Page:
Let ‘Em Eat Cake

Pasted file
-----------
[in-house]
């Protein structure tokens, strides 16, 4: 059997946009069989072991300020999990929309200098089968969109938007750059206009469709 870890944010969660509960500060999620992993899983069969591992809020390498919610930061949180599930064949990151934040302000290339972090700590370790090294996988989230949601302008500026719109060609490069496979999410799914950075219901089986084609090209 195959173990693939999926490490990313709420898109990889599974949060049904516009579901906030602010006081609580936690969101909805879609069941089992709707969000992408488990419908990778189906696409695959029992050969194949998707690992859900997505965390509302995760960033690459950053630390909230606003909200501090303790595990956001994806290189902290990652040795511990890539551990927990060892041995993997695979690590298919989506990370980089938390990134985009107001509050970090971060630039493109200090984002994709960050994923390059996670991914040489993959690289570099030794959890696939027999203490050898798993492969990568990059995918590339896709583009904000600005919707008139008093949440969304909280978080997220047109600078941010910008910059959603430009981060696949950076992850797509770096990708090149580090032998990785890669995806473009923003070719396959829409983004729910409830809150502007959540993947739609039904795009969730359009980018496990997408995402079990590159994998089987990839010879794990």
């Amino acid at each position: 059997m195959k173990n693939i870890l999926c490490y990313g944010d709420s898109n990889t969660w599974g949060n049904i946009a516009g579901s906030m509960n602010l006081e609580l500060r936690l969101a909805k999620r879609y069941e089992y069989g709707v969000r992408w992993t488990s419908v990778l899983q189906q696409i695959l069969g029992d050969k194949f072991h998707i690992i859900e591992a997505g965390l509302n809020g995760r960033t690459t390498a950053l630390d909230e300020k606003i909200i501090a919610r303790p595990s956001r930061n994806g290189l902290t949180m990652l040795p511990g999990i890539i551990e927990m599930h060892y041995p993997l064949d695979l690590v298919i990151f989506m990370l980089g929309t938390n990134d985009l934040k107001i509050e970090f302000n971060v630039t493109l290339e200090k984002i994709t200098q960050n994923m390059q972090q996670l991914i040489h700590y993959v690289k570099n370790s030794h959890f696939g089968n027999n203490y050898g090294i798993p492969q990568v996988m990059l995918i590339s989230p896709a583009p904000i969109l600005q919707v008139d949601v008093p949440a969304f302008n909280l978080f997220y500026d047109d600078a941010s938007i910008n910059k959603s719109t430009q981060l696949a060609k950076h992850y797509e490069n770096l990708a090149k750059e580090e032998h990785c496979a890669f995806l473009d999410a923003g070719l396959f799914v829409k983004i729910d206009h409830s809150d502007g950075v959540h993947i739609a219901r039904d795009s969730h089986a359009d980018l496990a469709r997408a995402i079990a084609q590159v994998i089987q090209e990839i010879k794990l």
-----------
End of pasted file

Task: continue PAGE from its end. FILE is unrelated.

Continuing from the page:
CakeNew York Concert Cast, 1987 (Sony, 2CDs, paired with Of Thee I Sing) 4 Stars (4 / 5) This performance doesn’t vary much in character from the dully dutiful reading of the Gershwins’ Of Thee I Sing that accompanies it. But Let ‘Em Eat Cake, a 1933 George and Ira Gershwin-George S. Kaufman-Morrie Ryskind sequel to that Pulitzer Prize winner, is so darkly different, and the music so fascinating, that it’s easily the more rewarding listening experience. (Most of the score was previously unrecorded.) The show pokes fun at unions, socialists, capitalists, influence brokers, the League of Nations, and baseball. You can understand why it was rejected by critics and audiences — it’s too acerbic and almost hysterically bitter, with little of its predecessor’s sly good humor — but it’s stupendous from a musical standpoint. The riches start immediately as a dissonant, percussive overture segues into “Tweedledee for President,” and the score throughout is highly adventurous. (It’s as if we can hear George warming up for Porgy and Bess.) Maureen McGovern leads “Mothers of the Nation,” a real find with a mock-sanctimonious lyric wedded to a soaring, anthem-like melody. Incidental numbers and ensembles like “Union Square,” “They’re Hanging Throttlebottom in the Morning,” and the ferocious title song show two geniuses pushing against the walls of musical theater convention with all their might. The performances of Paige O’Hara and David Garrison are enormous assets here, as they are in Of Thee I Sing,  and Michael Tilson Thomas’s conducting sounds energized by the prospect of reintroducing so much marvelous material to the world. — Marc Miller